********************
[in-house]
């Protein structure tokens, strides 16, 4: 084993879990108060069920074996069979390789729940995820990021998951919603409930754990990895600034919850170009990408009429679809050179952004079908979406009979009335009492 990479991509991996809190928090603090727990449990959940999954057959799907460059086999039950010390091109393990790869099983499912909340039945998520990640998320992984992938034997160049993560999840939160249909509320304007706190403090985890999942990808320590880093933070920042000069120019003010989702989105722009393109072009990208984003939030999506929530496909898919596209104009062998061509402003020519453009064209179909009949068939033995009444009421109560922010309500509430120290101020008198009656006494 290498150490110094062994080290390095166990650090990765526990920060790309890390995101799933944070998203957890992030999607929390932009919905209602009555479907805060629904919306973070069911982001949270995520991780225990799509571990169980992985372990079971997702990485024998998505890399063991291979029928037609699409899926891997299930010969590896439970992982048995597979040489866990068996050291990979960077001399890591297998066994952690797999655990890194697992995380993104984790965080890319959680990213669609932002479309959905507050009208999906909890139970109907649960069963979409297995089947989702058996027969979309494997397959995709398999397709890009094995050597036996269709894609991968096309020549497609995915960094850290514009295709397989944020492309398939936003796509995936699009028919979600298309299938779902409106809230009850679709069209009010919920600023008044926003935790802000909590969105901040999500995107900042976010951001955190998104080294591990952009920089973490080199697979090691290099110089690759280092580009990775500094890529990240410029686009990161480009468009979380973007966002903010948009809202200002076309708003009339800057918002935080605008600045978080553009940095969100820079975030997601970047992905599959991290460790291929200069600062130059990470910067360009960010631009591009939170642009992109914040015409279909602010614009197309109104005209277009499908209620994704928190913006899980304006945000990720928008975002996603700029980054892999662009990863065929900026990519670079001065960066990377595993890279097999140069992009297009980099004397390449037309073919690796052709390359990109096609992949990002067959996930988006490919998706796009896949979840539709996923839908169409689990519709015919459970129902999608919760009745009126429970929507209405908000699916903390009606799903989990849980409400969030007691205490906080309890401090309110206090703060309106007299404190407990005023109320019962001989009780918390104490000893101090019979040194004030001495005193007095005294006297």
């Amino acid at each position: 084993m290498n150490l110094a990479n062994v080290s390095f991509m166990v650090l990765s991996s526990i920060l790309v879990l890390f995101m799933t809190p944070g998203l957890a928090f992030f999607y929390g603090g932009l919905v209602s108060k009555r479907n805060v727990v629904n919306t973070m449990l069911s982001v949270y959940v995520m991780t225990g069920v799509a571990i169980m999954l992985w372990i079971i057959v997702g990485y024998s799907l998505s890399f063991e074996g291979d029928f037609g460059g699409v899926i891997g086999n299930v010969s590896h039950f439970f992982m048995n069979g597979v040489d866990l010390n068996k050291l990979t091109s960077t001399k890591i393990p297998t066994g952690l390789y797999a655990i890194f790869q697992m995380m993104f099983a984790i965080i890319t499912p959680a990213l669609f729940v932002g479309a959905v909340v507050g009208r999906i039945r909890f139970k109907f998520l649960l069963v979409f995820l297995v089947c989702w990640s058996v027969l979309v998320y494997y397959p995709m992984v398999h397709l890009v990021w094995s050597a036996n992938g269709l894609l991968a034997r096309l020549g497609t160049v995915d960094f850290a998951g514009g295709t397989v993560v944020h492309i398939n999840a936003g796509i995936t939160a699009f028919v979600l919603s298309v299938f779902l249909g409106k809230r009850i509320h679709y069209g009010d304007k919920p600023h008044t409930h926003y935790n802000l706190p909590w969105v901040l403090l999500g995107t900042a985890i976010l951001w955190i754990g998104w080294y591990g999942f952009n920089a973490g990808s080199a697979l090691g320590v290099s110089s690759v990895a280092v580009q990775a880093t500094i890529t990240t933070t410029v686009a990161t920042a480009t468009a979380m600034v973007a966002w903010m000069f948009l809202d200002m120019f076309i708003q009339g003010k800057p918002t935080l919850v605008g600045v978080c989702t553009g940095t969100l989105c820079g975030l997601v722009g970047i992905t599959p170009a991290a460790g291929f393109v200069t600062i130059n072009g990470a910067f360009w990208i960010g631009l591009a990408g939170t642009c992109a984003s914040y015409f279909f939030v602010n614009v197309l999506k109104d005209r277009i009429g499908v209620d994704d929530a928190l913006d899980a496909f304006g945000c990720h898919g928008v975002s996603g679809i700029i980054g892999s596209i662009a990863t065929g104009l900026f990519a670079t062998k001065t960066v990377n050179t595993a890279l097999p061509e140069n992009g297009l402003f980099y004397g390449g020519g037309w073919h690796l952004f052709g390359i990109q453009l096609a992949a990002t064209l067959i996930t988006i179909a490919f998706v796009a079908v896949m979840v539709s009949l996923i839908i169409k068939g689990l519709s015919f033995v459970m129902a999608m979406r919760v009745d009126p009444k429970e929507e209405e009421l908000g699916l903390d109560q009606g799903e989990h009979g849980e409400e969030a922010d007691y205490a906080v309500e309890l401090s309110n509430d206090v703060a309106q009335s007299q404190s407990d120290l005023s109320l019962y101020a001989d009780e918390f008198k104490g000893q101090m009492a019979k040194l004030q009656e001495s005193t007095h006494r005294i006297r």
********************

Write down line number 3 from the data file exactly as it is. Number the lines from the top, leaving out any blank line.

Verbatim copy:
């Amino acid at each position: 084993m290498n150490l110094a990479n062994v080290s390095f991509m166990v650090l990765s991996s526990i920060l790309v879990l890390f995101m799933t809190p944070g998203l957890a928090f992030f999607y929390g603090g932009l919905v209602s108060k009555r479907n805060v727990v629904n919306t973070m449990l069911s982001v949270y959940v995520m991780t225990g069920v799509a571990i169980m999954l992985w372990i079971i057959v997702g990485y024998s799907l998505s890399f063991e074996g291979d029928f037609g460059g699409v899926i891997g086999n299930v010969s590896h039950f439970f992982m048995n069979g597979v040489d866990l010390n068996k050291l990979t091109s960077t001399k890591i393990p297998t066994g952690l390789y797999a655990i890194f790869q697992m995380m993104f099983a984790i965080i890319t499912p959680a990213l669609f729940v932002g479309a959905v909340v507050g009208r999906i039945r909890f139970k109907f998520l649960l069963v979409f995820l297995v089947c989702w990640s058996v027969l979309v998320y494997y397959p995709m992984v398999h397709l890009v990021w094995s050597a036996n992938g269709l894609l991968a034997r096309l020549g497609t160049v995915d960094f850290a998951g514009g295709t397989v993560v944020h492309i398939n999840a936003g796509i995936t939160a699009f028919v979600l919603s298309v299938f779902l249909g409106k809230r009850i509320h679709y069209g009010d304007k919920p600023h008044t409930h926003y935790n802000l706190p909590w969105v901040l403090l999500g995107t900042a985890i976010l951001w955190i754990g998104w080294y591990g999942f952009n920089a973490g990808s080199a697979l090691g320590v290099s110089s690759v990895a280092v580009q990775a880093t500094i890529t990240t933070t410029v686009a990161t920042a480009t468009a979380m600034v973007a966002w903010m000069f948009l809202d200002m120019f076309i708003q009339g003010k800057p918002t935080l919850v605008g600045v978080c989702t553009g940095t969100l989105c820079g975030l997601v722009g970047i992905t599959p170009a991290a460790g291929f393109v200069t600062i130059n072009g990470a910067f360009w990208i960010g631009l591009a990408g939170t642009c992109a984003s914040y015409f279909f939030v602010n614009v197309l999506k109104d005209r277009i009429g499908v209620d994704d929530a928190l913006d899980a496909f304006g945000c990720h898919g928008v975002s996603g679809i700029i980054g892999s596209i662009a990863t065929g104009l900026f990519a670079t062998k001065t960066v990377n050179t595993a890279l097999p061509e140069n992009g297009l402003f980099y004397g390449g020519g037309w073919h690796l952004f052709g390359i990109q453009l096609a992949a990002t064209l067959i996930t988006i179909a490919f998706v796009a079908v896949m979840v539709s009949l996923i839908i169409k068939g689990l519709s015919f033995v459970m129902a999608m979406r919760v009745d009126p009444k429970e929507e209405e009421l908000g699916l903390d109560q009606g799903e989990h009979g849980e409400e969030a922010d007691y205490a906080v309500e309890l401090s309110n509430d206090v703060a309106q009335s007299q404190s407990d120290l005023s109320l019962y101020a001989d009780e918390f008198k104490g000893q101090m009492a019979k040194l004030q009656e001495s005193t007095h006494r005294i006297r």